Here are the Specs on the Snowhunter Binocs:
· Magnification:8x / 10x
· Front lens diameter:42 mm / 1.65 inch
· Exit pupil:5.25mm, 0.21 in / 4.2 mm, 0.165 in
· Field of view:BV 8×42 BR:389 ft, 7,4 ° at 1.000 yds / 129 m, 7,4° at 1.000m
BV 10×42 BR:342 ft, 6,5 ° at 1.000 yds /113 m, 6,5 ° at 1.000 m
· Eye relief:0.71 inch, 18 mm / 0.60 inch, 15 mm
· Close distance:1.2 m / 3.94 ft
· Diopter adjustment:-4 up to +8 dpt
· Geom.  twilight number:27.6 / 17.6
· Operating temperature:-30° up to +60° C
-22° up to 140° F
· Waterproof:down to 3m / 9.85 ft
· Height, Width, Depth:140 x 127 x 51 mm
5.5 x 5.0 x 2.0 in
· Weight, approx: ca. 780 g / 27.5 oz

Practical Applications: If you’re like us, we look at those technical specifications and say “Great, but let me take a look through them!”  These binoculars, like most “quality” optics, have that instant clarity you’re looking for.  You know what kind of optics you’re using right away with such a clear image.  The Snowhunters by Minox have that clarity and you immediately realize that these are high quality optics.  The Realtree Hardwoods Snow camouflage pattern on these binoculars look sweet and we could not find one flaw on the finish of these. 
We could talk about “Multicoated lenses” and “Roof Prisms” but we’ll spare you the technical jargon.  We can tell you that these binoculars have very little glare and work phenomenal in low light.  We brought these to one of our observatory stands during bow season and spent the evening “glassing” the landscape.  We saw a few deer but as soon as camera light faded, as is often the case, the field was invaded with dark brown shapes.  We used the Snowhunter binoculars to check out each deer and they performed exceptionally well in this low light situation. 
Price Point: At a cost of around $319, these binoculars seem like a great buy if you’re looking for high quality and long life span in optics.  The optical quality is above this price point and the construction appears to be able to withstand years of heavy use in the field.  We wouldn’t hesitate to recommend these for your next hunt!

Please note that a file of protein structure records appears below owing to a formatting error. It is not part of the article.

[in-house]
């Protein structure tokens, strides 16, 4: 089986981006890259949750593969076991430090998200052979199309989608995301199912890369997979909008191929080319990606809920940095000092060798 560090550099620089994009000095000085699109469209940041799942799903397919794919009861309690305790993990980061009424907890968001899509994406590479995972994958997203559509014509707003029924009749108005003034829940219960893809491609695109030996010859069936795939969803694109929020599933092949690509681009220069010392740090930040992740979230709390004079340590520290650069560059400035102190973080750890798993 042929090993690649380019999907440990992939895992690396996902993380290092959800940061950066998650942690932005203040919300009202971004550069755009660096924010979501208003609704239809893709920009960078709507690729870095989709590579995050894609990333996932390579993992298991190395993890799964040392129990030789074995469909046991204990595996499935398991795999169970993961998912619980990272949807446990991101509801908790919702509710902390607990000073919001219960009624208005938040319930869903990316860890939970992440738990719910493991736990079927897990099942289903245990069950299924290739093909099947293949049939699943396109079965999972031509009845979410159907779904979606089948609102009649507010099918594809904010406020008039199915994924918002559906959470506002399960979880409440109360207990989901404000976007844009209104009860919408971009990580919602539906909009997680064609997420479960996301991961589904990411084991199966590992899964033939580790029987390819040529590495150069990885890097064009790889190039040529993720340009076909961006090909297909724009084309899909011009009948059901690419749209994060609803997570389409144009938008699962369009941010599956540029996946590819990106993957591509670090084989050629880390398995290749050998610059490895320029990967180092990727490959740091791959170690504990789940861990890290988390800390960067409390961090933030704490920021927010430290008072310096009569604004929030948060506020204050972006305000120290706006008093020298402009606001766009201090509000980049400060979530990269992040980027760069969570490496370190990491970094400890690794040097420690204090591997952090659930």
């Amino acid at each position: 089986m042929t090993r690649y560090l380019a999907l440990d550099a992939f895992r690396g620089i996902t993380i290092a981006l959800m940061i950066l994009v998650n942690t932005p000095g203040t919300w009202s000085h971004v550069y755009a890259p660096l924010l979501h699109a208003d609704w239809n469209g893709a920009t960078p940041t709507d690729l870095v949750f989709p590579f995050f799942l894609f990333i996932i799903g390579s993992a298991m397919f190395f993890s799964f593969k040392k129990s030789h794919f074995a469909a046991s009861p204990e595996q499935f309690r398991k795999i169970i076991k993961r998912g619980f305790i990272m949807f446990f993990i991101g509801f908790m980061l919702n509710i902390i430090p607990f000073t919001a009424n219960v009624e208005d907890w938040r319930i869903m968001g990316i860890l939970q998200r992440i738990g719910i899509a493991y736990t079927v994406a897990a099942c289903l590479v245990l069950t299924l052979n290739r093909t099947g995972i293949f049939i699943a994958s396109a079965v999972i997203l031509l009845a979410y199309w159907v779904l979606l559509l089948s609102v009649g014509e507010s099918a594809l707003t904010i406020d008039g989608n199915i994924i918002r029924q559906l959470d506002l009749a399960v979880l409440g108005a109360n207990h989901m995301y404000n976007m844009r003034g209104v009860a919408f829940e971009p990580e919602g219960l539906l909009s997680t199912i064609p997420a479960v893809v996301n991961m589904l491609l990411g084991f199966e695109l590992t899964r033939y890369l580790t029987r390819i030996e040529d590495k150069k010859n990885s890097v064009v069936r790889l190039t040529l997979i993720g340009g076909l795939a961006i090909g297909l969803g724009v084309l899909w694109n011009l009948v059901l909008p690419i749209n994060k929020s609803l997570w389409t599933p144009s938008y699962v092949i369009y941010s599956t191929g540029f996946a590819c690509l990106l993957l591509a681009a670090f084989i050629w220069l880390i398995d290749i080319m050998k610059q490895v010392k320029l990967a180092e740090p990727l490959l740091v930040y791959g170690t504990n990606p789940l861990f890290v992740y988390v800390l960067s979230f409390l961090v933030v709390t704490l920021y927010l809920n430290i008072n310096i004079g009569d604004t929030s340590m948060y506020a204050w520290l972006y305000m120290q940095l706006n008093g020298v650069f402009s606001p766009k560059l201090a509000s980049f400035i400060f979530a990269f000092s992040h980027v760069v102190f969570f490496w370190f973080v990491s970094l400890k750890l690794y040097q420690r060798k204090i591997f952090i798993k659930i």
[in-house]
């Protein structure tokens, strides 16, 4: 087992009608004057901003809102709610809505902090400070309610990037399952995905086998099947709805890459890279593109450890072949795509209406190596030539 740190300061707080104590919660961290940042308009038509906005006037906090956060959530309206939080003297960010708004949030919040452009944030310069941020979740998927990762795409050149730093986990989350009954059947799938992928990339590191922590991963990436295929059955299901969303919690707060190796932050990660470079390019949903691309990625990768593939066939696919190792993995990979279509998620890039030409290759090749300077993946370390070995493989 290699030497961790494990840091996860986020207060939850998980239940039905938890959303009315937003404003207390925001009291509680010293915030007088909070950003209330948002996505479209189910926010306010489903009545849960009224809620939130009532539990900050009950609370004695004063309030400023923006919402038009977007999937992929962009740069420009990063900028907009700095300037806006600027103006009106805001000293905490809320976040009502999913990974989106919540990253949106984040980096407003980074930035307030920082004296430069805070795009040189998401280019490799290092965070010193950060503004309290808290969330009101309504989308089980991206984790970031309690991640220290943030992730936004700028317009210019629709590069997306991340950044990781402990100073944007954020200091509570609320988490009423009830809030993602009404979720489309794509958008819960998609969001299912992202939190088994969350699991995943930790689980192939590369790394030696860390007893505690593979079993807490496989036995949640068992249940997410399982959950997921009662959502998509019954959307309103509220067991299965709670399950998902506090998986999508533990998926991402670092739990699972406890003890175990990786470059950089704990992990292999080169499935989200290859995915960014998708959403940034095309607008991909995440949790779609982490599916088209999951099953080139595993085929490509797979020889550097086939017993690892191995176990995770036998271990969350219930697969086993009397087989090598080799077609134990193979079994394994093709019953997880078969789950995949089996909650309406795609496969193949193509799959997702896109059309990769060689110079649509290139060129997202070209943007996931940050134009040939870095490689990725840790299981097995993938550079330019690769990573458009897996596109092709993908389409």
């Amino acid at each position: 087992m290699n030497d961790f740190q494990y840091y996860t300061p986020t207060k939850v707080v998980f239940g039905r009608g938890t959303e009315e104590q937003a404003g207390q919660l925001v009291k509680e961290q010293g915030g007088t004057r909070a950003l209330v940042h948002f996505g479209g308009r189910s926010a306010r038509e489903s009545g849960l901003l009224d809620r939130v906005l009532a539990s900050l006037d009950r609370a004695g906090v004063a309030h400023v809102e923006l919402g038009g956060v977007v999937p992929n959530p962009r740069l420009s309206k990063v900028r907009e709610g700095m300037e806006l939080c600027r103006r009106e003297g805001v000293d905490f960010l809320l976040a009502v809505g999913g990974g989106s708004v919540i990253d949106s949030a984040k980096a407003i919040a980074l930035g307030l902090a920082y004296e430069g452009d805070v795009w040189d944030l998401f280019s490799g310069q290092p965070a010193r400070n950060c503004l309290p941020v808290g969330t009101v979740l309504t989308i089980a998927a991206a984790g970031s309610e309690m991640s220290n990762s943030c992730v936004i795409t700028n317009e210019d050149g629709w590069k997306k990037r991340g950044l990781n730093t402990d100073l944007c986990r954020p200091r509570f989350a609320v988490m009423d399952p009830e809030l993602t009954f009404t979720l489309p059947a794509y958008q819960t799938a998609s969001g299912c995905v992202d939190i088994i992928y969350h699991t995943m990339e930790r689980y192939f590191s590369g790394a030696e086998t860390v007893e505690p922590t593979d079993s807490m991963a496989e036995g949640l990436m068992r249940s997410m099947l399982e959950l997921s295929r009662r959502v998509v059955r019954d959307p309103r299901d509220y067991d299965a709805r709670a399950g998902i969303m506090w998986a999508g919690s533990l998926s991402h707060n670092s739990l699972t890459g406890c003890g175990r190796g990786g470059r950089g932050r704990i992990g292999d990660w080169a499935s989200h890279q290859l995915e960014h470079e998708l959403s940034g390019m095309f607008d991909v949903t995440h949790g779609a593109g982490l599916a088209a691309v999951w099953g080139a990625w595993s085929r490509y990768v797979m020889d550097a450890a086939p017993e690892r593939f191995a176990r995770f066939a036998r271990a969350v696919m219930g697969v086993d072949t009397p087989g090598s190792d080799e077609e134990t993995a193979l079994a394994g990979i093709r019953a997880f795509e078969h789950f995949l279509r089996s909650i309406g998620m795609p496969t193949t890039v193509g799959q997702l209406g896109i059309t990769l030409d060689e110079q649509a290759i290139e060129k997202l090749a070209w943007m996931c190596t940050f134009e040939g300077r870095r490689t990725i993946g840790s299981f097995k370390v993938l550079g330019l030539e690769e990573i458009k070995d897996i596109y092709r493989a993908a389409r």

Our Marks on the Snow Hunter Binoculars by Minox:

Performance: 5 out of 5: If you’ve ever had the pleasure of trying out a quality pair of optics, you know the difference between “cheap” and “quality”.  The Snow Hunter Binoculars are definitely a quality piece of optics.

Features: 4.5 out of 5: The Snow Hunters not only provide an excellent clarity and color experience, but they do it in a variety of weather and temperature conditions.  Our only deduction comes with the length of the strap.  We like to wear our Binocs over our head and one shoulder.  The strap on the Snow Hunters was a little short for this position.  We should get a little longer strap for $300 and change.

Overall Value: 5 out of 5: A price tag of around $319 seems like a great buy to us for such a quality pair of optics.  It’s really all about your individual price range when considering optics.

Well, there you have it.  Two quality binoculars depending on how much you want to spend.  The Ramblers offer a more affordable approach and are extremely compact while the Snowhunters are more pricey but offer a host of features in the next range.  After our testing, we don’t see how you can go wrong with either choice!